CLEVELAND -- With a World Series crown in mind, the Indians pulled off a blockbuster deal on Friday night, reeling in Blue Jays star Josh Donaldson. Standing at his locker, Edwin Encarnacion's eyes widened and the Indians' slugger smiled at the mention of his former teammate's name.Encarnacion knows first-hand the
CLEVELAND -- With a World Series crown in mind, the Indians pulled off a blockbuster deal on Friday night, reeling in Blue Jays star Josh Donaldson. Standing at his locker, Edwin Encarnacion's eyes widened and the Indians' slugger smiled at the mention of his former teammate's name.
Encarnacion knows first-hand the kind of impact Donaldson can have on a team.
"He's a great player, man. He's a great player," Encarnacion said after the Indians' 3-0 win over the Rays. "Everybody's going to be excited to see him here. He's a great guy. He's a great guy."
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Cleveland acquired Donaldson and $2.7 million from Toronto in exchange for a player to be named later, meaning the Indians will be responsible for $1 million of the third baseman's $23 million salary for this season. In order to add Donaldson to the 40-man roster, the Indians transferred center fielder Leonys Martin (out for the year) to the 60-day disabled list.
The 32-year-old Donaldson -- currently rehabbing a left calf injury that has sidelined him since late May -- will be eligible for the postseason for the Indians, who are closing in on their third straight American League Central title. Players needed to be dealt prior to 11:59 p.m. ET on Friday night in order to be eligible for the playoffs with the acquiring team. In Donaldson's case, he went unclaimed on waivers before Toronto and Cleveland struck the deal.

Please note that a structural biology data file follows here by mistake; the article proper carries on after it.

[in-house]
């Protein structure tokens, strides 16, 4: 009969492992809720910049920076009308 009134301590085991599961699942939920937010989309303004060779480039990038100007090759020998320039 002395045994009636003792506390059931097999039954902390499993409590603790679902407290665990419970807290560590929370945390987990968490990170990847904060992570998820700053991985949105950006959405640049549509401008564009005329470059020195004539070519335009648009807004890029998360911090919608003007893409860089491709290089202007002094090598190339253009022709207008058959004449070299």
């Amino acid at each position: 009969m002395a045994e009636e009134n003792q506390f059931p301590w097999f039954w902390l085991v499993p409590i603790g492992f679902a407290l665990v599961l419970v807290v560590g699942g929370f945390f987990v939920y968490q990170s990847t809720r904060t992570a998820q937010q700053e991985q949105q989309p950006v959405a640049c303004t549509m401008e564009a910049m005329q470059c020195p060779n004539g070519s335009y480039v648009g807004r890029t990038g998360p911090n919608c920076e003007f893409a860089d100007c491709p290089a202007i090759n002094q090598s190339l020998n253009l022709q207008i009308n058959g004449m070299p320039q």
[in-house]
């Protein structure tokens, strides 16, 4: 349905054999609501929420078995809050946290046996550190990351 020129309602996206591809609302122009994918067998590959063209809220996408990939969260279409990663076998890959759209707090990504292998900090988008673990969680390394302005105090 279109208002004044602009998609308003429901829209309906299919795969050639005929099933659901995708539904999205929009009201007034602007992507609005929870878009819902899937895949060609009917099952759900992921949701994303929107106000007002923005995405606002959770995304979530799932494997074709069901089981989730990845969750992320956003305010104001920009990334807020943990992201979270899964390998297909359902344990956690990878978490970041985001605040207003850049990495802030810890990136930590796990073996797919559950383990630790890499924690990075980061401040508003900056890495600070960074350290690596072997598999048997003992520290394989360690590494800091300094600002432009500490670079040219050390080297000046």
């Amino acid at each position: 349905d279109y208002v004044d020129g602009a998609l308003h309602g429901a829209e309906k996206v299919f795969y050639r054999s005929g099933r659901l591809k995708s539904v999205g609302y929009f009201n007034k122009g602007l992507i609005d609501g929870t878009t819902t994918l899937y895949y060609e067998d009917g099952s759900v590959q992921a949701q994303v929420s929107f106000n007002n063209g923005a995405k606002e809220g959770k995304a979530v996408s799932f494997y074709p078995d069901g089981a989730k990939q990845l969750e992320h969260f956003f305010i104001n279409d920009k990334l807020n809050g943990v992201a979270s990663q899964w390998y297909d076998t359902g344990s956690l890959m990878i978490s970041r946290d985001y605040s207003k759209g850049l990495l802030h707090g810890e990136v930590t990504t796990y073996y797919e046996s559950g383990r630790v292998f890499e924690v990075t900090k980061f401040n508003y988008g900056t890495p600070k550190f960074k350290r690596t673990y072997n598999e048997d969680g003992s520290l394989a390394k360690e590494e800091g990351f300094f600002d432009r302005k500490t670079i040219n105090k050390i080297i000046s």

Naturally, the Indians and Blue Jays have a four-game series in Toronto, beginning Thursday.
Chris Antonetti, the Indians' president of baseball operations, said that the club began its push to land Donaldson around 1 p.m. ET, when the third baseman cleared waivers. On Saturday, the third baseman will be active for Cleveland's game against Tampa Bay, but Antonetti and manager Terry Francona will meet with Donaldson to go over the plan for the coming days and week.
"Obviously, this is one of the most dynamic players in the game on both sides of the ball when he's healthy," Antonetti said. "We think there's an opportunity for him to get to a point this month where he'll be playing in games regularly and has a chance to impact us in the postseason. It was not an easy process to work through, complicated by Josh's health status this year and him now just working his way back to full health."
• Expect plenty of emotion and passion from Donaldson in October
Due to the trade, Donaldson will not be eligible for a Qualifying Offer (estimated to be in the neighborhood of $17 million or $18 million). The 2015 AL Most Valuable Player will become an unrestricted free agent without Draft pick compensation tied to his signing.
In Donaldson, the Indians are getting a three-time All-Star and two-time Silver Slugger who has finished in the top four in MVP voting three times in his career. Across the 2013-17 seasons between stints with the A's and Blue Jays, Donaldson hit .282 with a .901 OPS, averaging 33 homers, 32 doubles, 98 RBIs and 98 runs scored per season. In that span, he posted a 145 OPS+, indicating he performed 45 percent above league average.
This season has been a different story, though.
Due to a right shoulder issue in April and then left calf problems, Donaldson has been limited to 36 games. In that span, he has hit .234 with five homers, 16 RBIs and a .757 OPS in 159 plate appearances. This week, he went 3-for-5 in two Minor League rehab games for Class A Advanced Dunedin, belting a home run in his most recent game on Thursday.